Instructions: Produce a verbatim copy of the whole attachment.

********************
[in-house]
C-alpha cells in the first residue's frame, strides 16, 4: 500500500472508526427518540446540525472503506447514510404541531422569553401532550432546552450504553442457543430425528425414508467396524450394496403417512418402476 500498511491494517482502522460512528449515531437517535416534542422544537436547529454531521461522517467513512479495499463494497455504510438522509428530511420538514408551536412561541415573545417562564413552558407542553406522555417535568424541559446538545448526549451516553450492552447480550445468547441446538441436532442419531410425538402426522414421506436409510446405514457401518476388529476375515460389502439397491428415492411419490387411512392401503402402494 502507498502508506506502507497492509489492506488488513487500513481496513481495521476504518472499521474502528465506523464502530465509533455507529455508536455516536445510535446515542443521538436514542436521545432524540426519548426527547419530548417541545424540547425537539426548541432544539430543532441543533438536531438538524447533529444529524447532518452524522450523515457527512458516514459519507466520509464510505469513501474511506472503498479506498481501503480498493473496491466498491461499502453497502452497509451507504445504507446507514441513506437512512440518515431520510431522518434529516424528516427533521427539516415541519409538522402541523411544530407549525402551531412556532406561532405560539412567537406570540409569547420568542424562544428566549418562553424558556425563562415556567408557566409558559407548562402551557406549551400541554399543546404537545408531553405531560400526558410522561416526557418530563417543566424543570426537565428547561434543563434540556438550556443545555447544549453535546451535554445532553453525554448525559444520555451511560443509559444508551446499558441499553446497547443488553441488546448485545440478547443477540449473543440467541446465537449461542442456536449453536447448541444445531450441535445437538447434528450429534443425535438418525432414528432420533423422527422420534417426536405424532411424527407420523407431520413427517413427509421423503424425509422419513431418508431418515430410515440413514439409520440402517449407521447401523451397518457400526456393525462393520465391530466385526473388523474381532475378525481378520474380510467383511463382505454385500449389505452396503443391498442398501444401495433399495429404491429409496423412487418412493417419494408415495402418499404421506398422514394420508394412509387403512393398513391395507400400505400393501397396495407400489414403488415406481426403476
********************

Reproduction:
[in-house]
C-alpha cells in the first residue's frame, strides 16, 4: 500500500472508526427518540446540525472503506447514510404541531422569553401532550432546552450504553442457543430425528425414508467396524450394496403417512418402476 500498511491494517482502522460512528449515531437517535416534542422544537436547529454531521461522517467513512479495499463494497455504510438522509428530511420538514408551536412561541415573545417562564413552558407542553406522555417535568424541559446538545448526549451516553450492552447480550445468547441446538441436532442419531410425538402426522414421506436409510446405514457401518476388529476375515460389502439397491428415492411419490387411512392401503402402494 502507498502508506506502507497492509489492506488488513487500513481496513481495521476504518472499521474502528465506523464502530465509533455507529455508536455516536445510535446515542443521538436514542436521545432524540426519548426527547419530548417541545424540547425537539426548541432544539430543532441543533438536531438538524447533529444529524447532518452524522450523515457527512458516514459519507466520509464510505469513501474511506472503498479506498481501503480498493473496491466498491461499502453497502452497509451507504445504507446507514441513506437512512440518515431520510431522518434529516424528516427533521427539516415541519409538522402541523411544530407549525402551531412556532406561532405560539412567537406570540409569547420568542424562544428566549418562553424558556425563562415556567408557566409558559407548562402551557406549551400541554399543546404537545408531553405531560400526558410522561416526557418530563417543566424543570426537565428547561434543563434540556438550556443545555447544549453535546451535554445532553453525554448525559444520555451511560443509559444508551446499558441499553446497547443488553441488546448485545440478547443477540449473543440467541446465537449461542442456536449453536447448541444445531450441535445437538447434528450429534443425535438418525432414528432420533423422527422420534417426536405424532411424527407420523407431520413427517413427509421423503424425509422419513431418508431418515430410515440413514439409520440402517449407521447401523451397518457400526456393525462393520465391530466385526473388523474381532475378525481378520474380510467383511463382505454385500449389505452396503443391498442398501444401495433399495429404491429409496423412487418412493417419494408415495402418499404421506398422514394420508394412509387403512393398513391395507400400505400393501397396495407400489414403488415406481426403476